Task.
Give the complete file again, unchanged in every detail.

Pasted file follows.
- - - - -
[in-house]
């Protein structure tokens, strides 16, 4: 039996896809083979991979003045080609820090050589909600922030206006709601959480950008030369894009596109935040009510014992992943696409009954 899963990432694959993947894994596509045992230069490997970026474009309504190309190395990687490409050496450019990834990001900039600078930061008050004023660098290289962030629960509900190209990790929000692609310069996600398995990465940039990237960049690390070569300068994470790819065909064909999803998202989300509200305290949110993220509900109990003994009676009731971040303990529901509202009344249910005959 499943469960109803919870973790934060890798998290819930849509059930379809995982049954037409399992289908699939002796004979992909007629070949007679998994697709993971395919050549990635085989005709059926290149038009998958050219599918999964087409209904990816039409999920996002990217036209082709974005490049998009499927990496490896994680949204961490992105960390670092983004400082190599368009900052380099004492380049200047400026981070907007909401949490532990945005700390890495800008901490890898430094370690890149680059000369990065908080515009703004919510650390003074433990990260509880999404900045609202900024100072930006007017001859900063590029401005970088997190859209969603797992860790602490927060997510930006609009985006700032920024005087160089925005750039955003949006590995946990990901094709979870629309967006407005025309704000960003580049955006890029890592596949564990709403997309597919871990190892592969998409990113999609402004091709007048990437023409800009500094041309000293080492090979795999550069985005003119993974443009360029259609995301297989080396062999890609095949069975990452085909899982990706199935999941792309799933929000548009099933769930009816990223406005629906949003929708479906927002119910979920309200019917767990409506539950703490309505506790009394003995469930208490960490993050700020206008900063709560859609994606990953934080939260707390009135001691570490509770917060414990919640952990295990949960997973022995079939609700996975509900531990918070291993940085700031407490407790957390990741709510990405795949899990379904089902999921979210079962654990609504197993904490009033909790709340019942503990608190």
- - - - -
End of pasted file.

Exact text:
[in-house]
């Protein structure tokens, strides 16, 4: 039996896809083979991979003045080609820090050589909600922030206006709601959480950008030369894009596109935040009510014992992943696409009954 899963990432694959993947894994596509045992230069490997970026474009309504190309190395990687490409050496450019990834990001900039600078930061008050004023660098290289962030629960509900190209990790929000692609310069996600398995990465940039990237960049690390070569300068994470790819065909064909999803998202989300509200305290949110993220509900109990003994009676009731971040303990529901509202009344249910005959 499943469960109803919870973790934060890798998290819930849509059930379809995982049954037409399992289908699939002796004979992909007629070949007679998994697709993971395919050549990635085989005709059926290149038009998958050219599918999964087409209904990816039409999920996002990217036209082709974005490049998009499927990496490896994680949204961490992105960390670092983004400082190599368009900052380099004492380049200047400026981070907007909401949490532990945005700390890495800008901490890898430094370690890149680059000369990065908080515009703004919510650390003074433990990260509880999404900045609202900024100072930006007017001859900063590029401005970088997190859209969603797992860790602490927060997510930006609009985006700032920024005087160089925005750039955003949006590995946990990901094709979870629309967006407005025309704000960003580049955006890029890592596949564990709403997309597919871990190892592969998409990113999609402004091709007048990437023409800009500094041309000293080492090979795999550069985005003119993974443009360029259609995301297989080396062999890609095949069975990452085909899982990706199935999941792309799933929000548009099933769930009816990223406005629906949003929708479906927002119910979920309200019917767990409506539950703490309505506790009394003995469930208490960490993050700020206008900063709560859609994606990953934080939260707390009135001691570490509770917060414990919640952990295990949960997973022995079939609700996975509900531990918070291993940085700031407490407790957390990741709510990405795949899990379904089902999921979210079962654990609504197993904490009033909790709340019942503990608190």